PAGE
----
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Computer Security: Malicious Robots


“Stop – Think – Don’t Click” is one of the standard pieces of advice when you are asked to click on links to unsolicited, unknown or dubious webpages, or when browsing the web in general. To paraphrase the words of Forrest Gump: "My momma always said, “[browsing the Internet is] like a box of chocolates. You never know what you're gonna get." Once again he is right. And here is a new twist in the way attackers try to dupe you into clicking on their malicious content… Captchas.

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“Captchas” are a kind of online proof that you are a human being with human cognitive capabilities and not an automatic software algorithm (a so-called “bot”). Usually a Captcha verification asks you to copy a series of letters inside a distorted image, sometimes with the addition of an obscured sequence of letters or digits, or to identify a certain subset of photos within an array of many (“Select all pictures displaying cars”). In the age of the rise of artificial intelligence, big data and massive offices full of cheap office labour (in particular in third-world countries), one can start questioning how efficient and effective those Captcha verifications are, but for the attackers that is not the point. They just want you to click…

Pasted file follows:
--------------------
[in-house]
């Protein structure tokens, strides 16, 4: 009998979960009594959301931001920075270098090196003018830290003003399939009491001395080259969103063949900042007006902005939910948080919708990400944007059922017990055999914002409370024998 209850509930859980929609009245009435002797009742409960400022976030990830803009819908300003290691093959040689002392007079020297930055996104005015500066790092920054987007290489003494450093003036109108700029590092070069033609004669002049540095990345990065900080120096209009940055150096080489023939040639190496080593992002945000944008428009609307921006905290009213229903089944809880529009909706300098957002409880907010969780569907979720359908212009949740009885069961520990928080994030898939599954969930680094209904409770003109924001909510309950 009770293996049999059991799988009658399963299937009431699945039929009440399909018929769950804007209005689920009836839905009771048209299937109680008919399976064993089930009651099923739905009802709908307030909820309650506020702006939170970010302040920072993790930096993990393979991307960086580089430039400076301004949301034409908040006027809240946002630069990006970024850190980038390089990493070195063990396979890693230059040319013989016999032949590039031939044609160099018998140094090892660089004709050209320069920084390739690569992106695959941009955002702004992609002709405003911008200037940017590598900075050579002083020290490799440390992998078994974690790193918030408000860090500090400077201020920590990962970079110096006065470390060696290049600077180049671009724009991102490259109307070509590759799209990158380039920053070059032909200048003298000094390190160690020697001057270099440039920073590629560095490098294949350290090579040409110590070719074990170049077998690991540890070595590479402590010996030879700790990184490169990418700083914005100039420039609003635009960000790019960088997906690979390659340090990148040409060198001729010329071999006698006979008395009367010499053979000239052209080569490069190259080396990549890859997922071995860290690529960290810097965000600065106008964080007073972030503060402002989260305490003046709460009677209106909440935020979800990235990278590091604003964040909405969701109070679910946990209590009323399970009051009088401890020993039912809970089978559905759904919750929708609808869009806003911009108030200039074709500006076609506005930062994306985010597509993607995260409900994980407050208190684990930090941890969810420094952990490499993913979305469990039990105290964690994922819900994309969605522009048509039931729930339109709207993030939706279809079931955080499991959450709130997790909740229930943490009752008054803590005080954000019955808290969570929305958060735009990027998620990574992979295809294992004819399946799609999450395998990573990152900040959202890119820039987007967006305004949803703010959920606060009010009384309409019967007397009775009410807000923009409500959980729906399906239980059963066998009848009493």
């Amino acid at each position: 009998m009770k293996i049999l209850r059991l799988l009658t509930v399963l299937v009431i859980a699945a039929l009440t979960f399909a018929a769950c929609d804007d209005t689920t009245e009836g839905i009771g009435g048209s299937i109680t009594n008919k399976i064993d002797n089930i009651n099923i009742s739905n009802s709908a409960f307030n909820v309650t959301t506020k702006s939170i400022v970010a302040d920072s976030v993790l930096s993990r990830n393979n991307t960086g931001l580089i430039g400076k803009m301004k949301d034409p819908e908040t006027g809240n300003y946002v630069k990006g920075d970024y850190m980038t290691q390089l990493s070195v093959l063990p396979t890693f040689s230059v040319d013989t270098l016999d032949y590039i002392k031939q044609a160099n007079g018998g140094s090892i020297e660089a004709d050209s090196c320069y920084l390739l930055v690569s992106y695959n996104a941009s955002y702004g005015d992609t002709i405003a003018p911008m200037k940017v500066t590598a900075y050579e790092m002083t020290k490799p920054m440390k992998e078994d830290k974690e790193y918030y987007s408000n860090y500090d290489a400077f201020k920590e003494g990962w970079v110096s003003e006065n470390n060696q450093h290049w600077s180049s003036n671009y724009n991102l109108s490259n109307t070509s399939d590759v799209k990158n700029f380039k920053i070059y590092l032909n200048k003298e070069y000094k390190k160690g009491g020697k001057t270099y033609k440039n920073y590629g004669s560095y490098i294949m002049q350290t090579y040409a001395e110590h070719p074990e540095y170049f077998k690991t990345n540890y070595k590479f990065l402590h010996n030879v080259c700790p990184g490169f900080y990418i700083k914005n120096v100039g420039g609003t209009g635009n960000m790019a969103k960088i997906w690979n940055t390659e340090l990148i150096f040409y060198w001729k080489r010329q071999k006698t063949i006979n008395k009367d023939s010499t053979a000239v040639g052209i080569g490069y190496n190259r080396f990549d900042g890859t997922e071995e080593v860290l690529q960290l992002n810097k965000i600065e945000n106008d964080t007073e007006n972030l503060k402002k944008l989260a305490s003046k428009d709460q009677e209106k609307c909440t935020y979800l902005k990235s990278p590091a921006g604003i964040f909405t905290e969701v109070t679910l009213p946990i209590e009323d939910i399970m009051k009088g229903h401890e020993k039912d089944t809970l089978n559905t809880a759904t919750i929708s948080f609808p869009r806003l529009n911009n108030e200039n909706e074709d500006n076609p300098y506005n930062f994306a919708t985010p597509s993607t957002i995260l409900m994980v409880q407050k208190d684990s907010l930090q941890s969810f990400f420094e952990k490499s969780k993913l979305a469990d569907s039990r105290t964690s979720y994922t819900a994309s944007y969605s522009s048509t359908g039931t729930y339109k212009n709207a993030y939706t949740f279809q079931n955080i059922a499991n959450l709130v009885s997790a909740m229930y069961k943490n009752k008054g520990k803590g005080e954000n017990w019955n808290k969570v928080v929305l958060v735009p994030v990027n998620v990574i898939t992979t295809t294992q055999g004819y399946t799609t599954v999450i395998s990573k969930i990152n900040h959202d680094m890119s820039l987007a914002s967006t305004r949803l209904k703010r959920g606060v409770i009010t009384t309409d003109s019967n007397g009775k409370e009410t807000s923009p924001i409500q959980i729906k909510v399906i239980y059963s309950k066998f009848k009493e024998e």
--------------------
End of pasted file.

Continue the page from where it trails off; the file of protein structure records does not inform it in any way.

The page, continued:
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(Image: https://malwaretips.com/blogs/remove-notification-list-com/)

Their embedded Captcha dialog boxes look a bit different (see second screenshot). Once you click on them, your browser will pop up another window asking you for permission for the current website to be able to send notifications to you. And if you confirm, Captcha Gotcha. From that moment on, you will start seeing spam popups directly on your desktop even if your preferred web browser is closed. These can be ads for adult sites, online web games, fake software updates and unwanted programs...

Fortunately, notification permissions can easily be disabled again in the settings of any browser. In addition, you might want to consider improving your privacy when browsing the web (see our Bulletin article “Browsing securely and privately”). And, best of all: once more “Stop – Think – Don’t Click” when you are not sure where you are going: "Browsing the Internet is like a box of chocolates. You never know what you're gonna get."


Do you want to learn more about computer security incidents and issues at CERN? Follow our Monthly Report. For further information, questions or help, check our website or contact us at Computer.Security@cern.ch.